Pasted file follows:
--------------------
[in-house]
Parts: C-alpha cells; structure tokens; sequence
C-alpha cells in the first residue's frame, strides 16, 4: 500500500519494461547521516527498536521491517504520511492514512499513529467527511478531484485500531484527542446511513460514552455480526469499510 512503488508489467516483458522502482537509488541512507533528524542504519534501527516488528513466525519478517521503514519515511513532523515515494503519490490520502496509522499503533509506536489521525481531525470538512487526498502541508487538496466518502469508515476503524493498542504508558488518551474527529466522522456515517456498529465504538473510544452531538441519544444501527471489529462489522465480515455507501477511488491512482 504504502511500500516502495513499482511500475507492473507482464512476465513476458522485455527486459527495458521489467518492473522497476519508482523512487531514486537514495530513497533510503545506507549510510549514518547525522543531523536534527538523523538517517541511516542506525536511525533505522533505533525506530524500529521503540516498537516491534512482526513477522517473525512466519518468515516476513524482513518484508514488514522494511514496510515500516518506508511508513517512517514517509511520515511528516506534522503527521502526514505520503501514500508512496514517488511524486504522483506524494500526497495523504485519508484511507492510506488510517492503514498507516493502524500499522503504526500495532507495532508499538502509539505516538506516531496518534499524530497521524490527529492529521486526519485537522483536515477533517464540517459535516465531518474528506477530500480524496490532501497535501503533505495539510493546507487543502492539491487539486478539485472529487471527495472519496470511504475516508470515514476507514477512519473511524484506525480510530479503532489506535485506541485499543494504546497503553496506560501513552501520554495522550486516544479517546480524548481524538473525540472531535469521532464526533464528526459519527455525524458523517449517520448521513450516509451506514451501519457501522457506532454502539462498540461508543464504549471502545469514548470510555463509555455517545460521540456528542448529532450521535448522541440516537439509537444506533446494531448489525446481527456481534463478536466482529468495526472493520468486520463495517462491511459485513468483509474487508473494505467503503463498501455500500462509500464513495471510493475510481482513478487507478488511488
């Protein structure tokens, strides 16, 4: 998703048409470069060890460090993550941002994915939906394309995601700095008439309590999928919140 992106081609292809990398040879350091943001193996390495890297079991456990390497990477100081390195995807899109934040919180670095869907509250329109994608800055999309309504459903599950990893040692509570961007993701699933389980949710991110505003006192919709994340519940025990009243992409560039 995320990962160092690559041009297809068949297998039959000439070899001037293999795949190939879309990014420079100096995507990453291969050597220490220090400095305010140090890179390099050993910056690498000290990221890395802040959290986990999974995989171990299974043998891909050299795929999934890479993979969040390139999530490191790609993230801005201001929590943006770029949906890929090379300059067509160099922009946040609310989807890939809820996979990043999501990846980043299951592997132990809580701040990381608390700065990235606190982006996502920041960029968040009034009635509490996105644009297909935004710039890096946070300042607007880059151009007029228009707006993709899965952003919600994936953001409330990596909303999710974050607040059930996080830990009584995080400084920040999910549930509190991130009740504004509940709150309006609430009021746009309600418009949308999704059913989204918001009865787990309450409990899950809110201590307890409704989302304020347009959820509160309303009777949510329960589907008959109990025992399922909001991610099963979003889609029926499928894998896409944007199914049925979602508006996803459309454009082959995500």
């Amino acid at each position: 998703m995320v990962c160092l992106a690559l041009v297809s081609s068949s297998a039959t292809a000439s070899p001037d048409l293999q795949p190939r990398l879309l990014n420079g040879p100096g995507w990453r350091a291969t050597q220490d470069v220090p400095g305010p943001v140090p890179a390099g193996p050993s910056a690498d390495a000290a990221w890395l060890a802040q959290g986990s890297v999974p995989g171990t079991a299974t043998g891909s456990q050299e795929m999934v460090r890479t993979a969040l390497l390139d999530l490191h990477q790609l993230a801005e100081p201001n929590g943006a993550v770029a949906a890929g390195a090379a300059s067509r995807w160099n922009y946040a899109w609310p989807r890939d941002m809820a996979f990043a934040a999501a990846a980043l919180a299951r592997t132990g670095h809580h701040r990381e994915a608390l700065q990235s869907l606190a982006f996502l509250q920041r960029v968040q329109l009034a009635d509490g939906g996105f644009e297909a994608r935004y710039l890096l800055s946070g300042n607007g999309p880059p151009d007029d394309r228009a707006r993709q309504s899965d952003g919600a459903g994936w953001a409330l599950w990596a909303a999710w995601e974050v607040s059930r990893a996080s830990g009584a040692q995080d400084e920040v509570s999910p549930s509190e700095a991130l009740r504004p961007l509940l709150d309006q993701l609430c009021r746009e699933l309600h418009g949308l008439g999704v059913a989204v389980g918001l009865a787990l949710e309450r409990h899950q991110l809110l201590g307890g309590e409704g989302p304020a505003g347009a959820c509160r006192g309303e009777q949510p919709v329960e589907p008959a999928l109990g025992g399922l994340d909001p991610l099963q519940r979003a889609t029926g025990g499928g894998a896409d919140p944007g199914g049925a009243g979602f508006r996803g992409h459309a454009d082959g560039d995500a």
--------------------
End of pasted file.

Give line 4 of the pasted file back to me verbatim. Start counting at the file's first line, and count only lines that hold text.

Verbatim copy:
């Protein structure tokens, strides 16, 4: 998703048409470069060890460090993550941002994915939906394309995601700095008439309590999928919140 992106081609292809990398040879350091943001193996390495890297079991456990390497990477100081390195995807899109934040919180670095869907509250329109994608800055999309309504459903599950990893040692509570961007993701699933389980949710991110505003006192919709994340519940025990009243992409560039 995320990962160092690559041009297809068949297998039959000439070899001037293999795949190939879309990014420079100096995507990453291969050597220490220090400095305010140090890179390099050993910056690498000290990221890395802040959290986990999974995989171990299974043998891909050299795929999934890479993979969040390139999530490191790609993230801005201001929590943006770029949906890929090379300059067509160099922009946040609310989807890939809820996979990043999501990846980043299951592997132990809580701040990381608390700065990235606190982006996502920041960029968040009034009635509490996105644009297909935004710039890096946070300042607007880059151009007029228009707006993709899965952003919600994936953001409330990596909303999710974050607040059930996080830990009584995080400084920040999910549930509190991130009740504004509940709150309006609430009021746009309600418009949308999704059913989204918001009865787990309450409990899950809110201590307890409704989302304020347009959820509160309303009777949510329960589907008959109990025992399922909001991610099963979003889609029926499928894998896409944007199914049925979602508006996803459309454009082959995500």